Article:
girls-74142_1920For the last two blog posts, I’ve been sharing how you can develop the seven most important life skills to set your children up for happy, healthy adulthoods. So far, we’ve covered:

Today, we’ll talk about the last three skills, all related to their ability to grow into productive, confident adults, so let’s dive in.

Communication Confidence

Enabling children with the ability to self-advocate, or stand up for themselves and communicate their needs, is a skill they will use from the preschool classroom to the boardroom. It’s a foundation of leadership and it can even prevent your child from being an anonymous victim of abuse if they know that being a people pleaser is not worth tolerating injustice.

Keep in mind that there are multiple leadership styles, and you can give kids skills to “lead up” as well. Younger siblings can show off new skills to the family, and sometimes children can even teach their parents a thing or two.

Productivity Skills and Self-Motivation

This is an area where today’s “helicopter parents” often struggle to adequately prepare their children for the future. Raising self-starters is hard if you’re in constant praise, motivate, and reward mode. Let accomplishment be its own motivation and reward and notice how your kids respond. As much as kids seem to like praise, they like accomplishing new things even more.

Also talk about the “why” behind the things you do, whether it’s why you work so hard at your job, why you expect them to get good grades, or why they need to help with dishes after dinner.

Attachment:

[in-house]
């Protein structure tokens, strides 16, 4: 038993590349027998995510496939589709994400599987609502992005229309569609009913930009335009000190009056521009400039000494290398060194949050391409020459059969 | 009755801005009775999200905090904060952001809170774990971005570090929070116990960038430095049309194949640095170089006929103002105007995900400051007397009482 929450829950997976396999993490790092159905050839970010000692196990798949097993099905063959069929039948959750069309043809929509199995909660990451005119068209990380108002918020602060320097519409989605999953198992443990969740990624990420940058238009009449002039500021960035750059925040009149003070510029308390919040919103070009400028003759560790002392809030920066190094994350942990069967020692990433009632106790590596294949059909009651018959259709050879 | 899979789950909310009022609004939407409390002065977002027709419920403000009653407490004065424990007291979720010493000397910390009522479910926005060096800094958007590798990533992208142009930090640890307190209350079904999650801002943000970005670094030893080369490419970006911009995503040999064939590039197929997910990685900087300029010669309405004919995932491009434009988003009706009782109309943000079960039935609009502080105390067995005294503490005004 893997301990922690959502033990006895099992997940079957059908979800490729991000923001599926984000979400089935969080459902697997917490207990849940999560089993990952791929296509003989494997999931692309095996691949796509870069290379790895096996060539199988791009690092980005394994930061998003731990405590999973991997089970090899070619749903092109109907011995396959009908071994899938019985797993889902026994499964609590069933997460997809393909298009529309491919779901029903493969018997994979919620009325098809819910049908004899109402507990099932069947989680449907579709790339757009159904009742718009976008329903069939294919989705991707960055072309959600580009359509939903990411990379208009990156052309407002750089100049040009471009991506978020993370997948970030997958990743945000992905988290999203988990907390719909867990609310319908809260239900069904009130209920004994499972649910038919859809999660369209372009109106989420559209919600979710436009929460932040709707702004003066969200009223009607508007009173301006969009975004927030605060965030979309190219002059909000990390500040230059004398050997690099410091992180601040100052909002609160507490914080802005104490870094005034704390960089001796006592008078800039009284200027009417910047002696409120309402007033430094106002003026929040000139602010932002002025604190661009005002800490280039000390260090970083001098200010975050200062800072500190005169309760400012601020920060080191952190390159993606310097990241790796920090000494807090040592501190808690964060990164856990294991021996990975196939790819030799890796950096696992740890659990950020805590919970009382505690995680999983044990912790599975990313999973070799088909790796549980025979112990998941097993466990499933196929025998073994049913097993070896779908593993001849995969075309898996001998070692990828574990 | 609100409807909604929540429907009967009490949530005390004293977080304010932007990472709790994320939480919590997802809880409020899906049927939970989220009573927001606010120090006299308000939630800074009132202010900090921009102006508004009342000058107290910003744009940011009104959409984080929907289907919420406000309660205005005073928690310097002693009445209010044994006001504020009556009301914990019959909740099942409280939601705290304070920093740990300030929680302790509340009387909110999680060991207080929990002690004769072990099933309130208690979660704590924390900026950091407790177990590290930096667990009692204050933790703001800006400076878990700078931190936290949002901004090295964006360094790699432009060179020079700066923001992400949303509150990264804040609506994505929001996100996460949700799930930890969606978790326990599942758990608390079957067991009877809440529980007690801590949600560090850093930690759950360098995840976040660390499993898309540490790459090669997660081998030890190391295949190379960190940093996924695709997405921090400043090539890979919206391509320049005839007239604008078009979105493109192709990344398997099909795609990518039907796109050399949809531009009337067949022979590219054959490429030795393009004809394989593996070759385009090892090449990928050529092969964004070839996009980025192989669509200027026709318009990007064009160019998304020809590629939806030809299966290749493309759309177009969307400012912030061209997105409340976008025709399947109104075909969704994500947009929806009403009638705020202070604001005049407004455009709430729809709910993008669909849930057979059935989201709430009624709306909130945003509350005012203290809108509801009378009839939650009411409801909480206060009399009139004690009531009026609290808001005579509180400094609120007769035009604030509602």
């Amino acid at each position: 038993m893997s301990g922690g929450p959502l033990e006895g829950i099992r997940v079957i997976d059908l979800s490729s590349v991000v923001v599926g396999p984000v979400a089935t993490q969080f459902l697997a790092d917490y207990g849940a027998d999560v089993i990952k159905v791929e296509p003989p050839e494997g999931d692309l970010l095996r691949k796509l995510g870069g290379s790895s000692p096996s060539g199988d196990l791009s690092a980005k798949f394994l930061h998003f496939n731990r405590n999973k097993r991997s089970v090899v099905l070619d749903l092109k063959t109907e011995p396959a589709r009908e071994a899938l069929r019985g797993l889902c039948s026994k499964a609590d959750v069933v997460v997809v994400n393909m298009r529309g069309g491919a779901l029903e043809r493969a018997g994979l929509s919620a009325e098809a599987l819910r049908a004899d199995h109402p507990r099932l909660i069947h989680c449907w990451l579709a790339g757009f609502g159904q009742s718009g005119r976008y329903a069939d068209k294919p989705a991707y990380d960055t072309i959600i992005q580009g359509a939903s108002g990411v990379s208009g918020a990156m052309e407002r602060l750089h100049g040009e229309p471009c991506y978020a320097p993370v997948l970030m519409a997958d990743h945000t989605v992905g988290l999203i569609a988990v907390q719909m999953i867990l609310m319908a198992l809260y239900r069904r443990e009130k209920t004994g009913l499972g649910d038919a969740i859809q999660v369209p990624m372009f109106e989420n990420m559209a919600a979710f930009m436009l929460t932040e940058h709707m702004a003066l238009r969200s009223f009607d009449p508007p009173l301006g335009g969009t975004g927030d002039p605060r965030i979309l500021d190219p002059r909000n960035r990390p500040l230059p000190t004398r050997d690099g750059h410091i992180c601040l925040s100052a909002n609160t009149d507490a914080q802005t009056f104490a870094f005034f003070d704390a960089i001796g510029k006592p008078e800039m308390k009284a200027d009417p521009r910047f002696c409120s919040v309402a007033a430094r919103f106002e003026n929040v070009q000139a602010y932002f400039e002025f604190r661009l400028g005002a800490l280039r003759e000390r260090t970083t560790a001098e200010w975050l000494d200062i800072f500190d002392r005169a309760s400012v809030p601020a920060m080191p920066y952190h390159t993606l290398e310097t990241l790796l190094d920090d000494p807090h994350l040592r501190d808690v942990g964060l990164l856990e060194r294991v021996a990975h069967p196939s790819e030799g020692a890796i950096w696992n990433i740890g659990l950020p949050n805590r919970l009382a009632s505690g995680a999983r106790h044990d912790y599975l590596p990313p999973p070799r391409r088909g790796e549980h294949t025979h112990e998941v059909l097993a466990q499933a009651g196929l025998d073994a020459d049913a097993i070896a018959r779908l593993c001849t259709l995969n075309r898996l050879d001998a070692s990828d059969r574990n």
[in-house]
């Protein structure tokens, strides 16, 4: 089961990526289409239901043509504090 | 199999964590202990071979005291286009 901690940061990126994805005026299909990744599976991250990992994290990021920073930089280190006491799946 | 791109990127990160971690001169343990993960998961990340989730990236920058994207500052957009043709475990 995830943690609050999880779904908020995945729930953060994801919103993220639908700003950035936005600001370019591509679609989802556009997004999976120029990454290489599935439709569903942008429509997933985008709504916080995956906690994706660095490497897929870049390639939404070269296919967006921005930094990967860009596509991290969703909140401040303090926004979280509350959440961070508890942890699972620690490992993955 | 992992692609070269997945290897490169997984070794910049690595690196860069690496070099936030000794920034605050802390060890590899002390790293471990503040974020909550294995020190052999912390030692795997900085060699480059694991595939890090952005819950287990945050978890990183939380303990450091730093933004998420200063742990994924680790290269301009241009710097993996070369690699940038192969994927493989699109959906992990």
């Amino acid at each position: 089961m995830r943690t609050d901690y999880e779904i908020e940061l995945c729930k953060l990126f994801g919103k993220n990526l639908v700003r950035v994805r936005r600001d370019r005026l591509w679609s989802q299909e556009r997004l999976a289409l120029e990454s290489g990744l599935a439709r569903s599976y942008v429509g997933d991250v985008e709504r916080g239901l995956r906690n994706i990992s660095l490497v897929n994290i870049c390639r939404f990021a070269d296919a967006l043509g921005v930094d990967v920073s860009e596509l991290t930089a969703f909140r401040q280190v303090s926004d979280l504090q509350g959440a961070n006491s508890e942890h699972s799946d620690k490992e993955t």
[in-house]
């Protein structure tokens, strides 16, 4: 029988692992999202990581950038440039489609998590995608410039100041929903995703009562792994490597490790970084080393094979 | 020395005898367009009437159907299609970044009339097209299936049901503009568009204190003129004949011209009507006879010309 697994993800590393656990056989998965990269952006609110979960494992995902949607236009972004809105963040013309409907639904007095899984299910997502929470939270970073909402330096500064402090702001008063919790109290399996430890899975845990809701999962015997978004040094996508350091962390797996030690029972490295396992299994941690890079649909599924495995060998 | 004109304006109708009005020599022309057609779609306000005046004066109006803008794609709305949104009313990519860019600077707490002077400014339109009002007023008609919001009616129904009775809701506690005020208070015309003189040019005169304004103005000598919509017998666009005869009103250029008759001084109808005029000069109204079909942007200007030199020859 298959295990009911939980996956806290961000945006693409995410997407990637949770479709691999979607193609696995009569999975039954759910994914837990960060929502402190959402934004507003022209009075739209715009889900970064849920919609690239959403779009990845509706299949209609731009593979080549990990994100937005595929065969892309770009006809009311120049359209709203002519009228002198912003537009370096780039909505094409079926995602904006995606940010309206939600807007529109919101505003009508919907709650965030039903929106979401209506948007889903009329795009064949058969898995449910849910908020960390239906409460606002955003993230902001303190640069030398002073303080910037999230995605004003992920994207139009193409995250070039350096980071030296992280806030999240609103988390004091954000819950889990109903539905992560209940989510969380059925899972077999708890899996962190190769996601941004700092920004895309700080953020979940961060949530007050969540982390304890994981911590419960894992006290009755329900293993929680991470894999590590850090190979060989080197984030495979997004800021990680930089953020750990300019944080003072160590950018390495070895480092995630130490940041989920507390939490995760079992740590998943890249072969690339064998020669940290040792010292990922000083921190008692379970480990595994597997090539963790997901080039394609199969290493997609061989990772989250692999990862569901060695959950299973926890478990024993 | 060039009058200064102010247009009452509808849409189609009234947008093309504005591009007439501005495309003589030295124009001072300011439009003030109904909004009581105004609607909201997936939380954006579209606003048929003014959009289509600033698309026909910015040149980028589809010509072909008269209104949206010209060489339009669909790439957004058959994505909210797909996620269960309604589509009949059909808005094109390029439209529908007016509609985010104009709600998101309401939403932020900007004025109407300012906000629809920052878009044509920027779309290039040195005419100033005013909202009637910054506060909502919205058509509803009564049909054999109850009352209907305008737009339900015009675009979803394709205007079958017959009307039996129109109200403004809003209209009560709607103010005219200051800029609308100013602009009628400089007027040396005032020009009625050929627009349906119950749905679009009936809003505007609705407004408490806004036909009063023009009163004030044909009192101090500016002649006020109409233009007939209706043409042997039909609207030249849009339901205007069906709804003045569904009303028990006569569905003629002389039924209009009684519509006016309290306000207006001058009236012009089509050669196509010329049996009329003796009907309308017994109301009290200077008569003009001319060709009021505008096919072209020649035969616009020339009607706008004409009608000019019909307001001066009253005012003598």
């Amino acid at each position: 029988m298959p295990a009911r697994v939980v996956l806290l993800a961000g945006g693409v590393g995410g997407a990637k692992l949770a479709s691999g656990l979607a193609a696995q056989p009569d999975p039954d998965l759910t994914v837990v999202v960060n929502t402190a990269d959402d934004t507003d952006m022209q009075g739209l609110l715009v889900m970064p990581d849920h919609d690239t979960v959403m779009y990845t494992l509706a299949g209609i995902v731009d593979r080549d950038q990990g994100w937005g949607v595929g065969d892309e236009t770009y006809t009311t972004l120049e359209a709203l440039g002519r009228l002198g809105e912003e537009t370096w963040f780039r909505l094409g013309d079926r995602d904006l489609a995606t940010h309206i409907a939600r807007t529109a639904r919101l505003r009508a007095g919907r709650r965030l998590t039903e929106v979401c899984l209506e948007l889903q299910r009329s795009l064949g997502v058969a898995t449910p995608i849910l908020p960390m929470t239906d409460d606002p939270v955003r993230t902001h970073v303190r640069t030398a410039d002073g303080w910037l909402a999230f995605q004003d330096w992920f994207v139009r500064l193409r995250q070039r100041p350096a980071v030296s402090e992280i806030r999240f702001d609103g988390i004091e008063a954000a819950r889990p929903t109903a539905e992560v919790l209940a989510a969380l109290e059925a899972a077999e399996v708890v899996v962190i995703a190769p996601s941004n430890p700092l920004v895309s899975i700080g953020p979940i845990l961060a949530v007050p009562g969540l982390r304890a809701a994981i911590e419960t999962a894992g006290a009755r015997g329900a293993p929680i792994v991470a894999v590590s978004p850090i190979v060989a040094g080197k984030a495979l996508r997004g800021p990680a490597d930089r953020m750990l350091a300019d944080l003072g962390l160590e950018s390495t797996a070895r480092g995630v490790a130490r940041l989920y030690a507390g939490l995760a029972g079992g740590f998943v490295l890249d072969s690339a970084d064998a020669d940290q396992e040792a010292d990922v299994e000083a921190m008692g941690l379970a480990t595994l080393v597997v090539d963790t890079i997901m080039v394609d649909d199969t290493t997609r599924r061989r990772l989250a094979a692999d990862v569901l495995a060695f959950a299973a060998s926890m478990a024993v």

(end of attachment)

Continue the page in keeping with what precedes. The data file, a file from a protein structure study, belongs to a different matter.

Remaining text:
We couldn’t cover productivity without discussing the need for basic organizational skills. From letting your little ones clean up their messes and their rooms themselves (even if you have to clean after them), to allowing your teens organize their schedules and their closets (even if you have to save the day from time to time), you’re enabling them to develop skills they will use throughout their lives.


Financial Literacy

This final skill is so key for mental health and well being. Just look at the stress that money causes most adults. Here are a few ways to encourage healthy financial perspective.

  1. Talk about earning, saving and spending. Share age-appropriate information about your family’s expenses and income, giving them a sense of how much time it takes you to earn the money used for various expenses. Give them examples from their own piggy bank or allowance too.
  2. Give them a chance to learn for themselves. Start them early with a piggy bank and ways to earn a small allowance by helping out around the house. Talk with them about how they are going to spend their money, how much they would like to save, and whether they would like to donate any money to charity. With older kids, set up a checking account and basic budget so they have financial experience long before the fly the nest.
  3. Model healthy financial choices. If you are stressed and fighting over money, you’re setting your children up to do the same someday. Don’t fall into the “do as I say, not as I do” trap. A positive and realistic money mindset will rub off on them over the long term.

 Do you struggle in any of these areas yourself? Are you afraid your kids will follow in your footsteps? Let me know in the comments.